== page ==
Writing is a rigged game in which the goal posts recede as you approach them.
At first, the deepest desire of the writer’s heart is to find an agent, the necessary first step toward finding a publisher. No sooner is that achieved than the real goal presents itself: selling the book. It takes an agonizing while before that happens, but assuming it does, the writer has barely downed that first celebratory glass of Champagne before she realizes that selling the book to a publisher is just the first step in selling it to the reader. Getting read is the real goal, the writer realizes, but for that to happen, the book must be discovered by reviewers.
The first review is a wonderful thing. Someone has taken the book seriously enough to write about it. The writer realizes that the book now has an existence of its own, separate from its progenitor. Soon, though, those elusive goal posts slip backwards. It’s all very well that Publishers Weekly liked the book, the writer thinks, but what about the New York Times? The New Yorker? People Magazine? And if the book is reviewed, where is it reviewed? Does it make the front page, or is it buried in a column somewhere?
Then there are sales. In the past, writers had no way of gauging them except through publishers’ semi-annual royalty reports. Now they can track their relative standing via Amazon’s rankings, which are updated hourly: a wonderful trap for obsessive authors. Whatever his ranking, the writer aspires to rise higher. Thus writers conspire with the world to drive themselves mad.
Enough, I say. Time to stop and smell the roses. Time to look around and say in the words of the late great Kurt Vonnegut, “If this isn’t great, what is?”
So today’s post is all about having fun and celebrating what is, instead of fretting about what could or should happen. This is good for the book as well as the writer. Once it’s launched, the book is all grown up now, out in the world and fending for itself. It doesn’t need its author breathing down its back and monitoring its every step.
Here’s what I’m celebrating right now: NPR station WSHU reviewed A DANGEROUS FICTION. The reviewer was Joan Baum, who enjoyed it thoroughly and recorded this wonderful piece. Hearing my work reviewed on the station I listen to every day has long been a long-time dream of mine, and this time, I’m holding fast to those goal posts.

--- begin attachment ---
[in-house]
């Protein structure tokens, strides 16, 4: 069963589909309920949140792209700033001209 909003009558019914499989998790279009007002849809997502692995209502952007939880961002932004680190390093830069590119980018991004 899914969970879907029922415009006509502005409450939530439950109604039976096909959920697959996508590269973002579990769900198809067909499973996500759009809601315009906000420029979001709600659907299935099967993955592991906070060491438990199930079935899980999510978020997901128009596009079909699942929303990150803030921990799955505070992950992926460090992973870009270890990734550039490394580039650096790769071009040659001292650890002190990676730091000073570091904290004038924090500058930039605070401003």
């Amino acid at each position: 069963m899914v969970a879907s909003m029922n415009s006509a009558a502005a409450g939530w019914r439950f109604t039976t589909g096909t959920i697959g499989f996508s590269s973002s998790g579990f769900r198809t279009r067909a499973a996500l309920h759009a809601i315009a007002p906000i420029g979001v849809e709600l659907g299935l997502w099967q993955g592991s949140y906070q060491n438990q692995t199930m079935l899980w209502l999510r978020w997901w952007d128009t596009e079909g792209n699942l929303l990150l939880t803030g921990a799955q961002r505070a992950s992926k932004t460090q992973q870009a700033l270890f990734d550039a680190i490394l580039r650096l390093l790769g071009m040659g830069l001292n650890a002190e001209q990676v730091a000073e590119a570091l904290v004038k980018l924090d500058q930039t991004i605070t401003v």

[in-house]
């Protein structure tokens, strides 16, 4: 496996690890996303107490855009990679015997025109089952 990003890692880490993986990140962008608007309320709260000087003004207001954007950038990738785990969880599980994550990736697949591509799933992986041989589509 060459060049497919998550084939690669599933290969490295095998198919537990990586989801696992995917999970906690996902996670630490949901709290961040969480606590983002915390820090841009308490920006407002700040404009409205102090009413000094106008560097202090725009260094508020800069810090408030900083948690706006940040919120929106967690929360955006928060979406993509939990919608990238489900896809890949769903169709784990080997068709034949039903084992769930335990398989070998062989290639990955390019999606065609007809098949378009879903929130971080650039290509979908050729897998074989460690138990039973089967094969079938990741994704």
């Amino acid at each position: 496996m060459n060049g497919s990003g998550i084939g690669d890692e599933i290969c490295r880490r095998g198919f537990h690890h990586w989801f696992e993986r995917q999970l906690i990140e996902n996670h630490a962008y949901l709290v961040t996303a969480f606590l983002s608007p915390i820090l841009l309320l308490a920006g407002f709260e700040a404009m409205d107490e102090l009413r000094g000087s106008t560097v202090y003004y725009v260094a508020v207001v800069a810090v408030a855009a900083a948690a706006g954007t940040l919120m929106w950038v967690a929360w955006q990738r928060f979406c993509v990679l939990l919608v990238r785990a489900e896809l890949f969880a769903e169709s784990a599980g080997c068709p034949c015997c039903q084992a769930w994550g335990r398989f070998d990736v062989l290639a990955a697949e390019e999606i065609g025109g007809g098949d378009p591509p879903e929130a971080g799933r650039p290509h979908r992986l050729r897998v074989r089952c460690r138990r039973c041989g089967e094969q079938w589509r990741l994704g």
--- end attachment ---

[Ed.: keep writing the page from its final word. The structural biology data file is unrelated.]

Lots of other critics have written wonderful reviews. A few called it “the best mystery of the year.” More cause for celebration.
Readers have written to tell me that after reading A DANGEROUS FICTION, they’re going back to read all my previous work. There are no sweeter words to whisper in a writer’s ear than those. Others ask about a sequel–and I’m writing one.
With shelf space shrinking, many published books don’t make it into bookstores. Seven weeks after publication, A DANGEROUS FICTION is still out there. How can I not be grateful for that?
I’m not sure where I rank on Amazon. I’ve quit checking. But I do know that the book is the #1 choice for story hour in dog parks.
Babies love it, too.
The story’s set in NYC and feels at home there. Here it is, in noir mode, keeping a lonely vigil over the mean streets of the city.
Exhausted by the rigors of self-promotion, A DANGEROUS FICTION was recently spotted taking a break.
Fair warning, though: A DANGEROUS FICTION is not for scaredy cats. This reader’s hair was black when she started the book.
What about you? I know you have unmet goals, too; we all do. But let’s put them aside for once. Tell me about how far you’ve come, what you’re proud of, and what you’ve accomplished already.
I’m delighted to announce that A DANGEROUS FICTION is now out in Penguin paperback. (It’s perfect for book clubs, if you belong to one–I’ll even skype-bomb the discussion if I can.) NPR called it a “clever exploration of our capacity for self-deception… an absorbing mystery that keeps its secret until the very end.” You can read the opening here.